The guidance document applies to premarket medical device submissions, including premarket approval (PMA) applications, premarket notification (510(k)) submissions, de novo submissions (evaluation of automatic class III designation), humanitarian device exemption (HDE) applications, and investigational device exemption (IDE) submissions. The principles contained in the guidance can be applied throughout a device’s clinical development program, from feasibility studies to clinical trials.
Medical Devices – Real-World Evidence.
A draft guidance, “Use of Real-World Evidence to Support Regulatory Decision-Making for Medical Devices,” was issued to help clarify on the circumstances under which real-world data (RWD) may be used to support premarket and postmarket regulatory decisions for medical devices.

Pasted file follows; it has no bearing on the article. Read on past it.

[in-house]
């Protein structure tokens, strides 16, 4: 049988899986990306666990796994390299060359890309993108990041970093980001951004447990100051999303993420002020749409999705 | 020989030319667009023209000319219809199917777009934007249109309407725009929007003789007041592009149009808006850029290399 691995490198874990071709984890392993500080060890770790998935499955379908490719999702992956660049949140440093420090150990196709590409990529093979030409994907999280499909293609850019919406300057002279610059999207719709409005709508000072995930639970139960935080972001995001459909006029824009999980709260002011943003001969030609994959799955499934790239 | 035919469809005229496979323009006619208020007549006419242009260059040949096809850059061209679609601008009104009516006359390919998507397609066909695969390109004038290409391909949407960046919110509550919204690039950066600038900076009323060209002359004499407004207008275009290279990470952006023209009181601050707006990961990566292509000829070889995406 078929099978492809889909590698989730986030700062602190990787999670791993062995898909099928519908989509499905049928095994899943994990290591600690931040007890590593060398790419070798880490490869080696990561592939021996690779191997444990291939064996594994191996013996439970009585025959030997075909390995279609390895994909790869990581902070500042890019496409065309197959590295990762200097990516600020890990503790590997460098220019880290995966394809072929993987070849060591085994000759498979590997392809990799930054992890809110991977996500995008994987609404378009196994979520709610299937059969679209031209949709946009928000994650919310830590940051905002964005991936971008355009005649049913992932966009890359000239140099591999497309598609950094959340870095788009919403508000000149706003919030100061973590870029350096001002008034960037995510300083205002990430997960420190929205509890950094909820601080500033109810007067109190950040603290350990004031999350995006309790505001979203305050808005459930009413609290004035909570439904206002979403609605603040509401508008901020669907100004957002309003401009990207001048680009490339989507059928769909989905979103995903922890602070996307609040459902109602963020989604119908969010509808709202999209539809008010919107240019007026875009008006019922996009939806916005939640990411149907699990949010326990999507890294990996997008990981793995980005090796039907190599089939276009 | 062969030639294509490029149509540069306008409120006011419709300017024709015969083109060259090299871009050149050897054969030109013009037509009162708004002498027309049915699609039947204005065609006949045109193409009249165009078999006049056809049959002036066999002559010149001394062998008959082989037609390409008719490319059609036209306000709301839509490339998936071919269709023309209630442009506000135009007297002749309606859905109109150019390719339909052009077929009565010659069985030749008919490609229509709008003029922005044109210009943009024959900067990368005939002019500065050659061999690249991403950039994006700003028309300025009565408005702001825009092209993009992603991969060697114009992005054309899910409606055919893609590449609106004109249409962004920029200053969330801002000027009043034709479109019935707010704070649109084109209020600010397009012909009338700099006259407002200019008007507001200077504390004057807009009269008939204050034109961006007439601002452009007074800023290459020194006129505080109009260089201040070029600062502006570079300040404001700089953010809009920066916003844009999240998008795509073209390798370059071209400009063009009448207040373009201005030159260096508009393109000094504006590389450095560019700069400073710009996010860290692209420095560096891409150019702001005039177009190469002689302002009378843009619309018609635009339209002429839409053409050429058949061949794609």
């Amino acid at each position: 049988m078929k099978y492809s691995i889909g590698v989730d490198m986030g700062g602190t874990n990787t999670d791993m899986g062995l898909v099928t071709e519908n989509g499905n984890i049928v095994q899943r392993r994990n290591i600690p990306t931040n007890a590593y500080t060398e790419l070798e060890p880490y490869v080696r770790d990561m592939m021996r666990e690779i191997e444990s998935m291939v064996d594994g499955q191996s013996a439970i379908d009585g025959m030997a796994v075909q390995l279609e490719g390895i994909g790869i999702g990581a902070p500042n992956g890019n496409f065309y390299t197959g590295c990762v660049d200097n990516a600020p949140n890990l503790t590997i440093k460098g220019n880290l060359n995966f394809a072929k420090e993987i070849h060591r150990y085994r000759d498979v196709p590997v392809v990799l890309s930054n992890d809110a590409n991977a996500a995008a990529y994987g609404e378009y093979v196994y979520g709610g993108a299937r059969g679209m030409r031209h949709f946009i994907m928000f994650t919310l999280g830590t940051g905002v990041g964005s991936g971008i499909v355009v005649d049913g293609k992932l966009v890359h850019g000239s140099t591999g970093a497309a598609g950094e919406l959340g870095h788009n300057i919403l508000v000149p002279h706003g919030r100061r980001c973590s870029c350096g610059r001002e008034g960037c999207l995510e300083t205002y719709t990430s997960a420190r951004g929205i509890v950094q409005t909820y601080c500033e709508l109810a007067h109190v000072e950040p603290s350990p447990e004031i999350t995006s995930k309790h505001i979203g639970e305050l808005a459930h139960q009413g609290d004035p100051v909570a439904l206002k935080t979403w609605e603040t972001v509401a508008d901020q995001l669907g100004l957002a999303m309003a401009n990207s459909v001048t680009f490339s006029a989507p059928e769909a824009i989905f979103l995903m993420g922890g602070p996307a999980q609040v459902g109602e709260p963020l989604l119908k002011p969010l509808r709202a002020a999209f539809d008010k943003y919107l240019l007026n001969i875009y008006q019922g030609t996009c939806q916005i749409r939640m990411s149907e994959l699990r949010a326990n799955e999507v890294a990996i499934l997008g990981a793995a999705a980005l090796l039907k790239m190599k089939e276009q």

In the guidance, FDA describes key factors it will use to assess the relevance and reliability of real-world data.
Furthermore, it clarifies when an investigational device exemption (IDE) may be needed to prospectively collect and use RWD for purposes of determining the safety and effectiveness of a device.
FDA believes that real-world data generated in the course of routine clinical care and patient management can potentially meet regulatory standards and reduce the burdens of obtaining appropriate evidence across the life cycle of a device.